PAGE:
How Does Scout Change In To Kill A Mockingbird

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To Kill a Mockingbird is a novel by Harper Lee. It is about a young girl growing up and dealing with day to day life in a rural Alabama town. This young girl’s name is Scout, and throughout the book, her character changes a lot. Two areas of change would be her understanding of the people around her and manners.
At the beginning of the novel, Scout’s understanding of the people around her is lacking. She lives in a sheltered lifestyle, usually only interacting with Jem, Atticus, and Calpurnia. When Scout arrives at school for Grade 1, she meets Miss Caroline. She does not understand that Miss Caroline’s is a new teacher, and tries explaining Walter Cunningham’s actions just by saying “He’s a Cunningham.” (Page 20) At home, Atticus explains …show more content…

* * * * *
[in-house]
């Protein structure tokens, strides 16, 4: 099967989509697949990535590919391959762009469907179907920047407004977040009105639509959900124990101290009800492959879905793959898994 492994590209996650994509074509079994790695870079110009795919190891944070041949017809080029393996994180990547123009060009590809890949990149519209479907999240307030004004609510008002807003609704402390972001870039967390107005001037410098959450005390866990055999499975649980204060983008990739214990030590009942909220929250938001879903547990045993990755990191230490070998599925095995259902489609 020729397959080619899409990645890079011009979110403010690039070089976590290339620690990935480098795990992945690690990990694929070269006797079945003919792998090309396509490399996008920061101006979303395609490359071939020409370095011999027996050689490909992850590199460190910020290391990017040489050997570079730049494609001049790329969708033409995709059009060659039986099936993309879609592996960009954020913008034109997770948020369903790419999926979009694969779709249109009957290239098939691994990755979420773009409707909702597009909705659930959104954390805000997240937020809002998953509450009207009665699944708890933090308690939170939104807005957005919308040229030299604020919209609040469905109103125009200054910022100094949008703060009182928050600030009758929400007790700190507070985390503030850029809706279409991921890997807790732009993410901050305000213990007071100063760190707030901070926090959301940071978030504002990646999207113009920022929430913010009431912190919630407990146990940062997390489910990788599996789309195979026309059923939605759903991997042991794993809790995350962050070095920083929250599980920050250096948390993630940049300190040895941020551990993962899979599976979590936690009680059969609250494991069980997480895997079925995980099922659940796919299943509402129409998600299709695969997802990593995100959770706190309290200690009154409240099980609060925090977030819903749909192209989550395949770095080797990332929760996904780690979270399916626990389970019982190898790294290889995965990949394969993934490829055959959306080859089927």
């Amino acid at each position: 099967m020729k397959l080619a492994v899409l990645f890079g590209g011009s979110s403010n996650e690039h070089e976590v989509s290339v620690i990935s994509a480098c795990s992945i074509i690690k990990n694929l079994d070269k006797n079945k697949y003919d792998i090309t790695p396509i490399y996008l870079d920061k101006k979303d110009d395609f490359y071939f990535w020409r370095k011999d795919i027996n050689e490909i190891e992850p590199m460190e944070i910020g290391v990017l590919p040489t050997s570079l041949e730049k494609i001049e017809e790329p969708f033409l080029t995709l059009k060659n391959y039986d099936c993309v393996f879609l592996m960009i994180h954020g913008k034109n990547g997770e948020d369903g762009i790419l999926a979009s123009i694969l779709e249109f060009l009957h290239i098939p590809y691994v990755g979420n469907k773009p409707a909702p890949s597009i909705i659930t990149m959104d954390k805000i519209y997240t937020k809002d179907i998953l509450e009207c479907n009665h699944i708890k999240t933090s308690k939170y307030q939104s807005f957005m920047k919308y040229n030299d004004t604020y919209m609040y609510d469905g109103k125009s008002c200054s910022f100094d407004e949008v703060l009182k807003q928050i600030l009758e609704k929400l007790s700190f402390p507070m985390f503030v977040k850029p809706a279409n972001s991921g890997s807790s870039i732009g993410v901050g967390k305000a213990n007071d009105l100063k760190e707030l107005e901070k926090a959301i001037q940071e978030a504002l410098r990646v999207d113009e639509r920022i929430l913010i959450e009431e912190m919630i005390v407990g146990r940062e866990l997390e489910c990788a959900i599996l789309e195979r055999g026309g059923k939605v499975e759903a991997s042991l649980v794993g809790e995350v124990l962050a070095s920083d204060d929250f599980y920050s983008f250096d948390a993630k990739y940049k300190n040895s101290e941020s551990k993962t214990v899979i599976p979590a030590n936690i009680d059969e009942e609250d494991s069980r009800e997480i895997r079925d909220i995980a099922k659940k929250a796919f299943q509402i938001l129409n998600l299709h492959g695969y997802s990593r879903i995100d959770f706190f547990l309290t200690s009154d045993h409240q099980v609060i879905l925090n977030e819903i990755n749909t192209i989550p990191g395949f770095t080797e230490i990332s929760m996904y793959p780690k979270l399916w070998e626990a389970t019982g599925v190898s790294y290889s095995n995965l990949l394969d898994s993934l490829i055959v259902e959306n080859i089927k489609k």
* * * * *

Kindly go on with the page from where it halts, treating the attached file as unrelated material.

When the children try and sneak a peek at Boo Radley, it ends with Nathan Radley firing his shotgun and Jem losing his pants. Jem does not talk much after the incident, and this time Scout tries following Atticus’ advice and puts herself in Jem’s shoes. This shows that she is trying to understand Jem’s actions by following Atticus' advice. At the Finch Landing, Francis calls Atticus a nigger lover and Scout chases after him. When he flees into the kitchen, Scout tells readers that “When stalking one’s prey, it is best to take one’s time. Say nothing, and as sure as eggs he will become curious and emerge.” (Page 83) This demonstrates an ability to understand how other people will react to her actions, which she hasn’t shown before. At the very end of the novel, after meeting Boo Radley, Scout tells Atticus that convicting Boo Radley of Mr. Ewell’s murder would be like killing a mockingbird. She knows the situation Boo would be in, had he been convicted, and realizes the repercussions. Afterwards, Scout realizes that Maycomb would perceive Scout walking Boo home as something not socially acceptable. Therefore, she makes the situation look like Boo is walking Scout home. This shows an awareness of not just an individual, but society in general. When they reach the porch, and Boo goes back inside, Scout sees all of the events of the novel from Boo’s perspective. With events like these, Scout becomes more aware of the situations she is

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